Caixin
Apr 20, 2020 07:27 PM
BUSINESS & TECH

Luckin Boss Sells Down Stake in Rental Car Company

A Car Inc. parking space in Shanghai, Dec. 7, 2019.
A Car Inc. parking space in Shanghai, Dec. 7, 2019.

A new share purchase could make U.S. private equity giant Warburg Pincus the largest stakeholder in a car rental specialist controlled by the founder of scandal-tainted Luckin Coffee, in the latest signal of financial pressure on the business empire of Lu Zhengyao.

Lu, who also goes by the name Charles Lu, has seen his business empire come under scrutiny since Luckin made the shocking disclosure earlier this month that nearly half of its revenue in the last three quarters of 2019 might be fake. In addition to Luckin, Lu’s older business interests include Hong Kong-listed car rental specialist Car Inc., as well as limousine services provider Ucar Inc.

Car Inc. is currently profitable, while Ucar has been losing money for the last three years. Ucar’s revenue has shriveled from 10 billion yuan ($1.4 billion) in 2017 to less than 2 billion yuan in the first half of last year.

Ucar was previously Car Inc.’s largest shareholder, but announced late on Thursday it would sell down its stake in the company in two tranches to Amber Gem Holdings Ltd., a fully-owned entity of Warburg Pincus, which was an early investor in Car Inc. The first tranche was completed the same day of the announcement, and saw Ucar, which is controlled by Lu, sell 4.65% of Car Inc.’s shares for HK$2.30 each, raising HK$227 million ($29 million).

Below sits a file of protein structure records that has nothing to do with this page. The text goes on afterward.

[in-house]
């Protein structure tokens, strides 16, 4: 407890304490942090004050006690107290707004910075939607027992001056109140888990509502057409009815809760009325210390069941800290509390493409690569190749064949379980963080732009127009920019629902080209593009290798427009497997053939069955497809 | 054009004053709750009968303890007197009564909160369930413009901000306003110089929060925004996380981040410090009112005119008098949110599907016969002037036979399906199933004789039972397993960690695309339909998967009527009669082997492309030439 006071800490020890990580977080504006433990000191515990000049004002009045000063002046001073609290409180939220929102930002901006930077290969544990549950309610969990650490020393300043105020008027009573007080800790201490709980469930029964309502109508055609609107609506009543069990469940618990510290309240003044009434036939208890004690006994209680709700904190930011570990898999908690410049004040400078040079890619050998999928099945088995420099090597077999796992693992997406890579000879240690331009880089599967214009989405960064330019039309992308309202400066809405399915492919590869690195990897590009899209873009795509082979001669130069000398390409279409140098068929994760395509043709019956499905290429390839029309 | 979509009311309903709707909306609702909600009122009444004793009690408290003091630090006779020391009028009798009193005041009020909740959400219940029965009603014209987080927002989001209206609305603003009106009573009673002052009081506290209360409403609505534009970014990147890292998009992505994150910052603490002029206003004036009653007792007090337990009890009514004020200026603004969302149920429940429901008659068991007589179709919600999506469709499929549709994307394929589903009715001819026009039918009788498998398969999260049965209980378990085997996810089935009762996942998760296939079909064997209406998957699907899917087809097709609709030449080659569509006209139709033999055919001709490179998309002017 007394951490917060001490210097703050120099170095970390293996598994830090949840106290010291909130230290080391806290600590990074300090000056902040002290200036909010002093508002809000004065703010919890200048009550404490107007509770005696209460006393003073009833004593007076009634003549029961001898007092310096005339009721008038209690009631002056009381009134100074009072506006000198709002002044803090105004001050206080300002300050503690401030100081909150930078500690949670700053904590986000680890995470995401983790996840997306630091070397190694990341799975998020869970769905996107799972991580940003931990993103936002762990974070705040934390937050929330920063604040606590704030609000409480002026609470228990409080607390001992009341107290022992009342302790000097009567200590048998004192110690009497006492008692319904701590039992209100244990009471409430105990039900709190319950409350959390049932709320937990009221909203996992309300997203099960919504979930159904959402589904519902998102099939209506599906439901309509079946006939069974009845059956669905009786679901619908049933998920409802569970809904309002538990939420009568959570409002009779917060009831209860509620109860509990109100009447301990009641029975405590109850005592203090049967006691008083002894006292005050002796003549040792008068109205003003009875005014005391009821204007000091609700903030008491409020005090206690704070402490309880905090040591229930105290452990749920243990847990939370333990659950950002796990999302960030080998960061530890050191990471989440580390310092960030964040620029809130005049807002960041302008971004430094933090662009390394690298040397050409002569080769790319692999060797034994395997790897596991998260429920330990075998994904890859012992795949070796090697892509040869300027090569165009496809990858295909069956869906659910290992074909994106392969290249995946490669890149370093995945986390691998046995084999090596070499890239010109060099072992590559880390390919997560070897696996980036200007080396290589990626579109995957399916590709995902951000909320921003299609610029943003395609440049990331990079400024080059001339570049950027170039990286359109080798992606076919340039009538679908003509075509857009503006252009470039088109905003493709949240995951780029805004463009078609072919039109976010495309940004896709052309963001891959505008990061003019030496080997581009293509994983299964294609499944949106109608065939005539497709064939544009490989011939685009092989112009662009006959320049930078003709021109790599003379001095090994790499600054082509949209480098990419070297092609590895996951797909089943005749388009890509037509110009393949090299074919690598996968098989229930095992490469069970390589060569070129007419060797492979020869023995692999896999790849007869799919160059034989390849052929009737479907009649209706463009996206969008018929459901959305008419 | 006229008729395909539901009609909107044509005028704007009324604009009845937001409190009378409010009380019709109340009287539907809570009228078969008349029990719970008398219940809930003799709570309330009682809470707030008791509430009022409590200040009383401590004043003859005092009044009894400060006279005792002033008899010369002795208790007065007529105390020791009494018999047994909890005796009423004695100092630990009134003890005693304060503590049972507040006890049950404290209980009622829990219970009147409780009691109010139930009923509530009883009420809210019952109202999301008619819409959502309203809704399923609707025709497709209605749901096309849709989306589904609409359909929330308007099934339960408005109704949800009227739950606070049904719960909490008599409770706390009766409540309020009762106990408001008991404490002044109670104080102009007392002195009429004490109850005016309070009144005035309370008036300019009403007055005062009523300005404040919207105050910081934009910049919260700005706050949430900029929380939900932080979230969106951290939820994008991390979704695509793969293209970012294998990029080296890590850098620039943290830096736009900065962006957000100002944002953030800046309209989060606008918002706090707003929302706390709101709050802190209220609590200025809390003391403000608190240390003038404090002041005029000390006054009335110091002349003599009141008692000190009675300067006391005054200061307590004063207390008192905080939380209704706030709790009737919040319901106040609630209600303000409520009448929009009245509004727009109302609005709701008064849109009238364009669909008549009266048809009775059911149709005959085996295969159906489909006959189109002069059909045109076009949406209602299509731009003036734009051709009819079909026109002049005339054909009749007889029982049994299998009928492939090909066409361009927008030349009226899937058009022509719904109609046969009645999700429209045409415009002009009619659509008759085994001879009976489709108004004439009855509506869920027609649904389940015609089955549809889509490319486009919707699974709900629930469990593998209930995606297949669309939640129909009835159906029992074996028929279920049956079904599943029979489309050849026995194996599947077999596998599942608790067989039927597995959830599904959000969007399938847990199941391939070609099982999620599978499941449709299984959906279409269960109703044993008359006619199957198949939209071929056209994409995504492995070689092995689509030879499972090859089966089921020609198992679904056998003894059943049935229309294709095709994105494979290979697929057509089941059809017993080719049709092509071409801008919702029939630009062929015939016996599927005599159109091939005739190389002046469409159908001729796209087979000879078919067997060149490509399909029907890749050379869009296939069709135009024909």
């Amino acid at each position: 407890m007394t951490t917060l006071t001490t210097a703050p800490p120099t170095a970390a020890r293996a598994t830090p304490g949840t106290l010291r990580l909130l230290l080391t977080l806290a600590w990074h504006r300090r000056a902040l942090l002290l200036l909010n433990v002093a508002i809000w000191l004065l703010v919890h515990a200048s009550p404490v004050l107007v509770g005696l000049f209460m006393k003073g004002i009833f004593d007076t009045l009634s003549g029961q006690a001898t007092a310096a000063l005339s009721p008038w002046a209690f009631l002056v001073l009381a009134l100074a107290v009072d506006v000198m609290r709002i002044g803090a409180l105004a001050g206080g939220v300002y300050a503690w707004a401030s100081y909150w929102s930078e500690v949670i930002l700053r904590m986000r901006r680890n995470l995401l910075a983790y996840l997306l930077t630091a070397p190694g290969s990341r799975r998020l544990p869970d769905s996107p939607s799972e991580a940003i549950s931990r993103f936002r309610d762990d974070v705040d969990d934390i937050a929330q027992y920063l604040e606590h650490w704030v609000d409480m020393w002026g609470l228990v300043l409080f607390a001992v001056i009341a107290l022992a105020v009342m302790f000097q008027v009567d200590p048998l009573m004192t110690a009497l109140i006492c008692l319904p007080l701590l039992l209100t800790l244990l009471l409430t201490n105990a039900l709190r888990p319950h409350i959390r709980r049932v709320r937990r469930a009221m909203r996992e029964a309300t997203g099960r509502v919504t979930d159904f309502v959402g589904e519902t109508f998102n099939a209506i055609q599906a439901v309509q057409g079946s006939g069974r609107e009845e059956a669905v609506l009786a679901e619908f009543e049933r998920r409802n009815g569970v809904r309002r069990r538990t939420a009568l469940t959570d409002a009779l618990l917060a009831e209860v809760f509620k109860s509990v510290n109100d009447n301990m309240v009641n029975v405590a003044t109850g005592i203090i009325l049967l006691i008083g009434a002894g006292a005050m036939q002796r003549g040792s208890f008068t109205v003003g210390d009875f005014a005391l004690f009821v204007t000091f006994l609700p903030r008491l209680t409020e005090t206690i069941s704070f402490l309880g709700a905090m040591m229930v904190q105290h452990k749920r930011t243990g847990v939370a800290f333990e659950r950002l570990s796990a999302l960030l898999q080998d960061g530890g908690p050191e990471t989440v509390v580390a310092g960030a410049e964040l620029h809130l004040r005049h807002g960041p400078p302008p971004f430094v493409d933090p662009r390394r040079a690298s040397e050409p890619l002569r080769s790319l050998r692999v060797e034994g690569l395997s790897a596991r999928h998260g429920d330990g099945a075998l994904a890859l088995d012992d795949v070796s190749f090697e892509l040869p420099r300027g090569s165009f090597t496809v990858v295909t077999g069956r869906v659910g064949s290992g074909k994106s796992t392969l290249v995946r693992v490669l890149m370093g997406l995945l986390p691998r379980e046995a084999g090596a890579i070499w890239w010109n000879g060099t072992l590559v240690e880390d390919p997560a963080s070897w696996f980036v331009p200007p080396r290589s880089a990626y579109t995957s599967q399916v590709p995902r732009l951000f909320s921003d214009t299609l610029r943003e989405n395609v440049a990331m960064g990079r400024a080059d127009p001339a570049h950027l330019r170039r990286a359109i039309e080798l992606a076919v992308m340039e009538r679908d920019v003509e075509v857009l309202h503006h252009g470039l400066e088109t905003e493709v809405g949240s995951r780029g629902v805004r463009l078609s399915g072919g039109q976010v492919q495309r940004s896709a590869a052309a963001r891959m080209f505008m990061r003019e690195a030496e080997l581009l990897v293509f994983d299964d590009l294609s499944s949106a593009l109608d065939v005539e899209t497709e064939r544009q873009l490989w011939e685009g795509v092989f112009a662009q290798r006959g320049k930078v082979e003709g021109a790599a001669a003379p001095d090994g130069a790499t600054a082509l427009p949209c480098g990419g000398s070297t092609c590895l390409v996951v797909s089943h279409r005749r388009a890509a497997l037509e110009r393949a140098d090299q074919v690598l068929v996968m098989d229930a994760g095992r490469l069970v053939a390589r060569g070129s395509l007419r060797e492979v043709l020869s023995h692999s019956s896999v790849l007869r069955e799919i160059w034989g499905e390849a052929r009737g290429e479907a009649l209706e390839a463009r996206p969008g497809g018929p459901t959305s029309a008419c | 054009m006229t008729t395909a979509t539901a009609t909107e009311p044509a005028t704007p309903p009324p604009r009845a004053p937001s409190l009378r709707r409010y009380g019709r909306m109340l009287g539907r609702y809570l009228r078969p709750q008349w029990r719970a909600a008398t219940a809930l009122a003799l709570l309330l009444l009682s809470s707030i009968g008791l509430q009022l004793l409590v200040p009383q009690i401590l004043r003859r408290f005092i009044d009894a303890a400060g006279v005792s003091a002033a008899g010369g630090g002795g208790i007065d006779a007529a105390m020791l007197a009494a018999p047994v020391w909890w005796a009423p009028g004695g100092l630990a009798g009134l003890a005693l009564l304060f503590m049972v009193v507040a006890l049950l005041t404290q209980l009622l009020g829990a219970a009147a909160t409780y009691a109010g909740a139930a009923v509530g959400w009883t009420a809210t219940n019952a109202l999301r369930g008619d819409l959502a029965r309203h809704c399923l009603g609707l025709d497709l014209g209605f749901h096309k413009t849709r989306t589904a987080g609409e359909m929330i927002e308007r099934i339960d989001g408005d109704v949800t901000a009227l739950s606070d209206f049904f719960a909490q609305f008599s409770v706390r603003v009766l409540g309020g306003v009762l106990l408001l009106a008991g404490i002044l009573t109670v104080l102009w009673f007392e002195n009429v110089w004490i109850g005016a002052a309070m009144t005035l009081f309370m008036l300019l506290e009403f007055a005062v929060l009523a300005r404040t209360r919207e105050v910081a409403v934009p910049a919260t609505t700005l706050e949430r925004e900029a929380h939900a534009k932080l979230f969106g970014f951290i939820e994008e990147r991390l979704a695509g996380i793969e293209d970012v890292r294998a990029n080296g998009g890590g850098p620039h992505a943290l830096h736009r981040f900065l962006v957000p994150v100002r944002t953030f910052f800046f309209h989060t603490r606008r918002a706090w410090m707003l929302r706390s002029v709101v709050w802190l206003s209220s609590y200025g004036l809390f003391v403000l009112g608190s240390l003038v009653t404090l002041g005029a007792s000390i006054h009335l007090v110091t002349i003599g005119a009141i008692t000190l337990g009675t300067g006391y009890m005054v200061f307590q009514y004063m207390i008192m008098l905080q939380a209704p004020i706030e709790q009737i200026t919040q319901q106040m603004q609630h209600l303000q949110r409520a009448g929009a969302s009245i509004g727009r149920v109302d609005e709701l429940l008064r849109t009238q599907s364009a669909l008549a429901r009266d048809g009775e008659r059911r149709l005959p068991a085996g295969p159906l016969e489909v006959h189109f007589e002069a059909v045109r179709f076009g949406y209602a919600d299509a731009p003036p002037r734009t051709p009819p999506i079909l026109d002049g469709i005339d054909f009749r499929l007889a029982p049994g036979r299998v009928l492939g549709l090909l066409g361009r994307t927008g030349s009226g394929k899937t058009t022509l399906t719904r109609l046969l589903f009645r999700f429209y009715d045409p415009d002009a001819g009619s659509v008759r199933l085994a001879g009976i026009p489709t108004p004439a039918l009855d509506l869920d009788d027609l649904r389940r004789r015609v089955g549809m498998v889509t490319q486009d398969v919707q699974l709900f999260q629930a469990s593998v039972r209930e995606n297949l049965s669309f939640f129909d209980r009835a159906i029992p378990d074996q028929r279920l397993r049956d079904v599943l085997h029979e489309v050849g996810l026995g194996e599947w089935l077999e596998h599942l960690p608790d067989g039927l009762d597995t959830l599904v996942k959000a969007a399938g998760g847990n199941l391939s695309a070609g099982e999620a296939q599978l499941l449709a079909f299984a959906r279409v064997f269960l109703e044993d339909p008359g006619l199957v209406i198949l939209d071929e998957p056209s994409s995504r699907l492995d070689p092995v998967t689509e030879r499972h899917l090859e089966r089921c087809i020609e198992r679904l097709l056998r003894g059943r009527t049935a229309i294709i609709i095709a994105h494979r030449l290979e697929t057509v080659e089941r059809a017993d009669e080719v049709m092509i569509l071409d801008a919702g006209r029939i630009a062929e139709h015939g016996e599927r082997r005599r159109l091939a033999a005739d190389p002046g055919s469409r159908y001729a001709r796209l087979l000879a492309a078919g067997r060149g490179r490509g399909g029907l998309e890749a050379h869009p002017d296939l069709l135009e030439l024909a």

The second tranche sale, which had yet to occur at the time of the announcement, would carry a sale price of HK$3.40 per share and involve the transfer of up to 12.46% of Car Inc.’s shares from Ucar to Amber Gem. That sale would be valued at up to $116 million, giving the two tranches a combined value of up to $145 million.

Car Inc.’s shares had lost more than half of their value after Luckin first announced the fraud on April 2, as investors worried that a cash crunch at Luckin could spread to the rest of Lu’s business empire. The shares gained back some of that ground with a 17% jump on Friday after the announcement that Warburg Pincus would boost its stake by buying Car Inc. shares from Ucar. But even after that small rally, the stock is still about 45% below where it traded before the Luckin scandal.

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If Warburg’s Amber buys the full amount of the second tranche, its ownership would rise to 27.22% of Car Inc., while Ucar’s stake would drop to 8.81%, according to Caixin’s calculations. That would give Warburg the biggest single stake in Car Inc., pushing it past Legend Holdings, parent of PC giant Lenovo, which owned 26.6% when Car Inc. filed its latest annual report on April 1.

Other stress signs are already appearing in Lu’s business empire since the original fraud was announced. Just days after the announcement, an entity he controlled defaulted on a $518 million loan facility. And around the same time, Moody’s Investors Service said it was downgrading Car Inc.’s corporate family rating and senior unsecured rating.

Contact reporter Yang Ge (geyang@caixin.com; twitter: @youngchinabiz)

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